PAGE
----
arGENX – Immune Checkpoint Control of TNFR Superfamliy

A Dutch biotechnology company called arGENX raised $54 MM in an IPO (initial public offering) yesterday to advance its antibody pipeline.  Its lead product, ARGX-110 is in late Phase 1 studies for hematologic malignancies.  It is an immune checkpoint control modulator that acts on the CD70/CD27 axis, which is part of the TNFR superfamily, not the CD28/B7 superfamliy of co-stimulatory molecules.

The CD28/B7 superfamily of co-stimulatory molecules includes CD28, CTLA4, ICOS, and PD-1.  Yervoy (ipilimumab) targets CTLA4 and nivolumab targets PD-1; disruption of binding of these T-cell antigens to their ligands on antigen presenting cells (dendritic cells and cancer cells) results in “cutting the brake lines” on the immune response.  That is to say, these molecules are part of the second wave abrogating immune response.  We have talked about these several times on this blog (http://blogs.shu.edu/cancer/2014/07/09/cancer-immunotherapy-projections-immune-checkpoint-inhibitors-lead-the-way/; and http://blogs.shu.edu/cancer/2014/06/25/nivolumab-phase-3-study-stopped-early-for-efficacy/.)

See diagram from Nature – http://www.nature.com/nri/journal/v2/n2/fig_tab/nri727_F1.html

nri727-f1

Another superfamily of co-stimulatory molecules, the TNFR (tumore necrosis factor receptor) superfamily, includes CD27, 4-1BB, and OX40.  See diagram from Nature – Fine-tuning of dendritic cell biology by the TNF superfamily http://www.nature.com/nri/journal/v12/n5/fig_tab/nri3193_F1.html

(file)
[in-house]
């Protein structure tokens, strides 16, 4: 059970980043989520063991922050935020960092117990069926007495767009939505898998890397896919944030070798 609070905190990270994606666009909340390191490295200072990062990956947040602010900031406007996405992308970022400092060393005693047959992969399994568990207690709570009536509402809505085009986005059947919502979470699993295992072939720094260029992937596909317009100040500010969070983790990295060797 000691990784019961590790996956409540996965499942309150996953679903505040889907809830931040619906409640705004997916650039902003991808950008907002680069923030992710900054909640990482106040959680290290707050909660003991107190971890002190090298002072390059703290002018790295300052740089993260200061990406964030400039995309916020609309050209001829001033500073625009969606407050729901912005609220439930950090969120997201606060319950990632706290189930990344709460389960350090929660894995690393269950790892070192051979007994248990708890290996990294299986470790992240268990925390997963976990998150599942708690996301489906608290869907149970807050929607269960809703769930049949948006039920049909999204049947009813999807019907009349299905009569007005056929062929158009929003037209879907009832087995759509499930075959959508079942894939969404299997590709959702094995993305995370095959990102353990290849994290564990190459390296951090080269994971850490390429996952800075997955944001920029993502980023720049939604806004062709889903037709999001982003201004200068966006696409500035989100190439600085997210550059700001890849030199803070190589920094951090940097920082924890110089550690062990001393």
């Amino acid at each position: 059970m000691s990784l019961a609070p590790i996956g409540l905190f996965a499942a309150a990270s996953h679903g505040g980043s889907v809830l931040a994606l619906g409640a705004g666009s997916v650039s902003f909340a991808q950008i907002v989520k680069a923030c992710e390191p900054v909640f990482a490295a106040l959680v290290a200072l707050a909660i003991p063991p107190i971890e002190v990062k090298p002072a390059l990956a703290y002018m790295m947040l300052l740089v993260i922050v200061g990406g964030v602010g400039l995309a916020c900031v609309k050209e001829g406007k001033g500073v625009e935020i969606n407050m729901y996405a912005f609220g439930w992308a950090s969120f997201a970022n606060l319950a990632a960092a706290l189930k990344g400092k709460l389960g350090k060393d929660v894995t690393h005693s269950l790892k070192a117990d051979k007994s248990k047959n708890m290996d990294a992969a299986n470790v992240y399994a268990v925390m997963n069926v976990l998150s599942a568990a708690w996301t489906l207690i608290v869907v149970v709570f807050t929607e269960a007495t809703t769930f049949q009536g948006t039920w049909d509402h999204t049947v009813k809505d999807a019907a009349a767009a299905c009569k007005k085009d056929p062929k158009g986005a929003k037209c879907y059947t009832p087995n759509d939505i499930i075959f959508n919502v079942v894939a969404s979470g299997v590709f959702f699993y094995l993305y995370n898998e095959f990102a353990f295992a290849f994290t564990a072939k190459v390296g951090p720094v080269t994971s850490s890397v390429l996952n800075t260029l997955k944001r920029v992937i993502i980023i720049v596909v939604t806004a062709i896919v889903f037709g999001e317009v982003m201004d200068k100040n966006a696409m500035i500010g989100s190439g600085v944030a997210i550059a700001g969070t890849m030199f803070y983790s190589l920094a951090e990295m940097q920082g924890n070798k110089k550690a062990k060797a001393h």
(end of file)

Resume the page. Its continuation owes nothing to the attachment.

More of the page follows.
nri3193-f1

 

CD27, 4-1BB, GITR (Glucocorticoid Induced TNFR), and OX40 are expressed on the CD8+ effectors (cytotoxic T-cells).  Their cytoplasmic domain interacts with the TRAF (TNF Receptor Associated Factor) family of signal transduction molecules, which trigger the NFkB (via IKK) and AP-1, which leads to proliferation (via myc and Cyclin D1) and induction of IAPs (Inhibitors of Apoptosis), thereby causing activation and expansion of CTLs.  CD27 is important for effector (CTL) and memory T-cell differentiation.  CD70 can also activate the innate (natural killer cell) immune response.

The CD28 / B7 and CD27 / CD70 have different co-stimulatory effects – see diagram from Journal of Leukocyte Biology – Role of CD27/CD70 pathway of activation in immunity and tolerance; http://www.jleukbio.org/content/89/2/195.full

 

J Leukoc Biol 2011 Feb 89(2) 195-203, Figure 1 (2)

arGENX develops its antibodies using immune cells from llamas, which have a more divergent protein repertoire than relative to humans than do murine immune cells.  Therefore, the immune system of the llama can produce more antibodies to human targets of interest than the murine immune system.  ARGX-110 targets CD70 on dendritic cells; it provides the CD27 signal to dendritic cells, which has been shown to be down-regulated in cancers.

Merck is also developing an antibody (MK-4166) that acts on the GITR co-stimulatory molecules (see http://blogs.shu.edu/cancer/2014/06/12/two-sides-of-immune-checkpoint-control/).  Just like ARGX-110, this antibody is designed to stimulate the TNFR co-stimulatory axis (GITR and CD70), NOT block the axis, as with CTLA4 and PD-1.

 

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